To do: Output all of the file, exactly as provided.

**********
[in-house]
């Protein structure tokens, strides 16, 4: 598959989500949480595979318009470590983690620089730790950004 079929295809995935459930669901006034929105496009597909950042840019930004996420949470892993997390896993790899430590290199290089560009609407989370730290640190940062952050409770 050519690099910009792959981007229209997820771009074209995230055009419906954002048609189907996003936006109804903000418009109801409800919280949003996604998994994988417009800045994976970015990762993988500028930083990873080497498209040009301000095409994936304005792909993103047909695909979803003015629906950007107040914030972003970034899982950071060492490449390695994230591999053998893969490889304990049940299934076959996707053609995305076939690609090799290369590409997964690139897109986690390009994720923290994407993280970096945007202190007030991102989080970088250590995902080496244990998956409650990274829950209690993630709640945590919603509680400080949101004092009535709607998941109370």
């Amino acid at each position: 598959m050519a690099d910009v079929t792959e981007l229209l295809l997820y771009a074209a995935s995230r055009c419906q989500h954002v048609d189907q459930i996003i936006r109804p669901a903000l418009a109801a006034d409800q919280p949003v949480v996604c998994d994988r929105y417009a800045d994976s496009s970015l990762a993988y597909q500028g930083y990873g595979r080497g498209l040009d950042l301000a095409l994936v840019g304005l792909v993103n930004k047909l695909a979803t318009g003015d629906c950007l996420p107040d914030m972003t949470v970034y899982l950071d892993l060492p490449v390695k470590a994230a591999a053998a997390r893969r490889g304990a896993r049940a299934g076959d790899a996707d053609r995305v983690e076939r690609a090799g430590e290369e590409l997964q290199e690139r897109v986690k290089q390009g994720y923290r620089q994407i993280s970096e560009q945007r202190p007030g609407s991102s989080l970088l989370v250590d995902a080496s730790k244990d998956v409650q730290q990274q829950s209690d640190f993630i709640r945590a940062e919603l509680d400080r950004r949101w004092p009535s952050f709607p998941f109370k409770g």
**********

[in-house]
């Protein structure tokens, strides 16, 4: 598959989500949480595979318009470590983690620089730790950004 079929295809995935459930669901006034929105496009597909950042840019930004996420949470892993997390896993790899430590290199290089560009609407989370730290640190940062952050409770 050519690099910009792959981007229209997820771009074209995230055009419906954002048609189907996003936006109804903000418009109801409800919280949003996604998994994988417009800045994976970015990762993988500028930083990873080497498209040009301000095409994936304005792909993103047909695909979803003015629906950007107040914030972003970034899982950071060492490449390695994230591999053998893969490889304990049940299934076959996707053609995305076939690609090799290369590409997964690139897109986690390009994720923290994407993280970096945007202190007030991102989080970088250590995902080496244990998956409650990274829950209690993630709640945590919603509680400080949101004092009535709607998941109370």
């Amino acid at each position: 598959m050519a690099d910009v079929t792959e981007l229209l295809l997820y771009a074209a995935s995230r055009c419906q989500h954002v048609d189907q459930i996003i936006r109804p669901a903000l418009a109801a006034d409800q919280p949003v949480v996604c998994d994988r929105y417009a800045d994976s496009s970015l990762a993988y597909q500028g930083y990873g595979r080497g498209l040009d950042l301000a095409l994936v840019g304005l792909v993103n930004k047909l695909a979803t318009g003015d629906c950007l996420p107040d914030m972003t949470v970034y899982l950071d892993l060492p490449v390695k470590a994230a591999a053998a997390r893969r490889g304990a896993r049940a299934g076959d790899a996707d053609r995305v983690e076939r690609a090799g430590e290369e590409l997964q290199e690139r897109v986690k290089q390009g994720y923290r620089q994407i993280s970096e560009q945007r202190p007030g609407s991102s989080l970088l989370v250590d995902a080496s730790k244990d998956v409650q730290q990274q829950s209690d640190f993630i709640r945590a940062e919603l509680d400080r950004r949101w004092p009535s952050f709607p998941f109370k409770g």